Coronavirus Information for the UC San Diego Community

Our leaders are working closely with federal and state officials to ensure your ongoing safety at the university. Stay up to date with the latest developments. Learn more.

Variability in summer surface residence time within a West Antarctic Peninsula biological hotspot

TitleVariability in summer surface residence time within a West Antarctic Peninsula biological hotspot
Publication TypeJournal Article
Year of Publication2018
AuthorsKohut J.T, Winsor P., Statscewich H., Oliver M.J, Fredj E., Couto N., Bernard K., Fraser W.
JournalPhilosophical Transactions of the Royal Society a-Mathematical Physical and Engineering Sciences
Date Published2018/06
Type of ArticleArticle
ISBN Number1364-503X
Accession NumberWOS:000432326900003
Keywordsaggregations; biological hotspot function; Canyon; circulation; circumpolar deep-water; continental-shelf; currents; high-freguency radar; Krill; Lagrangian particle; residence time; Science & Technology - Other Topics; trajectories; transport; west antarctic peninsula; Zooplankton

Palmer Deep canyon along the central West Antarctic Peninsula is known to have higher phytoplankton biomass than the surrounding noncanyon regions, but the circulation mechanisms that transport and locally concentrate phytoplankton and Antarctic krill, potentially increasing prey availability to upper-trophic-level predators such as penguins and cetaceans, are currently unknown. We deployed a three-site high-frequency radar network that provided hourly surface circulation maps over the Palmer Deep hotspot. A series of particle release experiments were used to estimate surface residence time and connectivity across the canyon. The majority of residence times fell between 1.0 and 3.5 days, with a mean of 2 days and a maximum of 5 days. We found a highly significant negative relationship between wind speed and residence time. Our residence time analysis indicates that the elevated phytoplankton biomass over the central canyon is transported into and out of the hotspot on time scales much shorter than the observed phytoplankton growth rate, suggesting that the canyon may not act as an incubator of phytoplankton productivity as previously suggested. It may instead serve more as a conveyor belt of phytoplankton biomass produced elsewhere, continually replenishing the phytoplankton biomass for the local Antarctic krill community, which in turn supports numerous top predators. This article is part of the theme issue 'The marine system of the West Antarctic Peninsula: status and strategy for progress in a region of rapid change'.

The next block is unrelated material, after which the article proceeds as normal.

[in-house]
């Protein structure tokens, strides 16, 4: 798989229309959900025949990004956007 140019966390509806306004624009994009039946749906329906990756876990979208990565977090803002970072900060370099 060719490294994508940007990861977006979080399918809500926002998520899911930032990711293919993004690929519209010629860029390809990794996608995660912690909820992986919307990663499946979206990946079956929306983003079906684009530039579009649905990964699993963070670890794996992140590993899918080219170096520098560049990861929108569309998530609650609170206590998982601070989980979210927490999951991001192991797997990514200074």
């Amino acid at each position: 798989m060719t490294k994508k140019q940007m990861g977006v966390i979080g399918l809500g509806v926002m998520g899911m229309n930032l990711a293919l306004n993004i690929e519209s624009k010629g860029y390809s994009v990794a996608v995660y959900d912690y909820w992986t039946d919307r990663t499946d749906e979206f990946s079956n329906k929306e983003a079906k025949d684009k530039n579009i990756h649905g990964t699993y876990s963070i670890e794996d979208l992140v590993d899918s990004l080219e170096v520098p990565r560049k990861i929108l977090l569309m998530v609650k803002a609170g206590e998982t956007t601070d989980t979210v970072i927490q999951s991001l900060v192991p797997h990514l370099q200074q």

Short TitlePhilos. Trans. R. Soc. A-Math. Phys. Eng. Sci.
Student Publication: